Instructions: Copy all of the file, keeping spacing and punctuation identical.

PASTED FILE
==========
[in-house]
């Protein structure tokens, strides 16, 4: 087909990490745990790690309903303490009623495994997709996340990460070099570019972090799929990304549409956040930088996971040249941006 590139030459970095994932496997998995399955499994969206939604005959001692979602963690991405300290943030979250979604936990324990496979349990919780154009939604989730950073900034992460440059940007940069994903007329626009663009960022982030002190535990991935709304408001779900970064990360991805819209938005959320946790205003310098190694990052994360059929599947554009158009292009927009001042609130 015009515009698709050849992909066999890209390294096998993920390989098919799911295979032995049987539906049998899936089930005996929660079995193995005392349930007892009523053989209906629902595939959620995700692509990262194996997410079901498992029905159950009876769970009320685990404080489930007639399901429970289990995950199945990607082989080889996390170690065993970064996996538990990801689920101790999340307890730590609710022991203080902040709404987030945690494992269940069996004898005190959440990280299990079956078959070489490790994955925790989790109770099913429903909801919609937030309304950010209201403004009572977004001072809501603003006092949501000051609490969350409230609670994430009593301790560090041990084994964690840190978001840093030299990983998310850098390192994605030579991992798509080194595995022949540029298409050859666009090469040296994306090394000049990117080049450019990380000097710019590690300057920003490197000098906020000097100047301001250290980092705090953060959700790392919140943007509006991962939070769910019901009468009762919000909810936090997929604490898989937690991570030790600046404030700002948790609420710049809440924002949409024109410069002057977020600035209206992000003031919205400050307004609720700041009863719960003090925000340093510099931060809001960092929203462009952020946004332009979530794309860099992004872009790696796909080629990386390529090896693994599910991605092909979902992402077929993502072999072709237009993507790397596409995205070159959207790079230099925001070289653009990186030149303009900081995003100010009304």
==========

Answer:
[in-house]
């Protein structure tokens, strides 16, 4: 087909990490745990790690309903303490009623495994997709996340990460070099570019972090799929990304549409956040930088996971040249941006 590139030459970095994932496997998995399955499994969206939604005959001692979602963690991405300290943030979250979604936990324990496979349990919780154009939604989730950073900034992460440059940007940069994903007329626009663009960022982030002190535990991935709304408001779900970064990360991805819209938005959320946790205003310098190694990052994360059929599947554009158009292009927009001042609130 015009515009698709050849992909066999890209390294096998993920390989098919799911295979032995049987539906049998899936089930005996929660079995193995005392349930007892009523053989209906629902595939959620995700692509990262194996997410079901498992029905159950009876769970009320685990404080489930007639399901429970289990995950199945990607082989080889996390170690065993970064996996538990990801689920101790999340307890730590609710022991203080902040709404987030945690494992269940069996004898005190959440990280299990079956078959070489490790994955925790989790109770099913429903909801919609937030309304950010209201403004009572977004001072809501603003006092949501000051609490969350409230609670994430009593301790560090041990084994964690840190978001840093030299990983998310850098390192994605030579991992798509080194595995022949540029298409050859666009090469040296994306090394000049990117080049450019990380000097710019590690300057920003490197000098906020000097100047301001250290980092705090953060959700790392919140943007509006991962939070769910019901009468009762919000909810936090997929604490898989937690991570030790600046404030700002948790609420710049809440924002949409024109410069002057977020600035209206992000003031919205400050307004609720700041009863719960003090925000340093510099931060809001960092929203462009952020946004332009979530794309860099992004872009790696796909080629990386390529090896693994599910991605092909979902992402077929993502072999072709237009993507790397596409995205070159959207790079230099925001070289653009990186030149303009900081995003100010009304």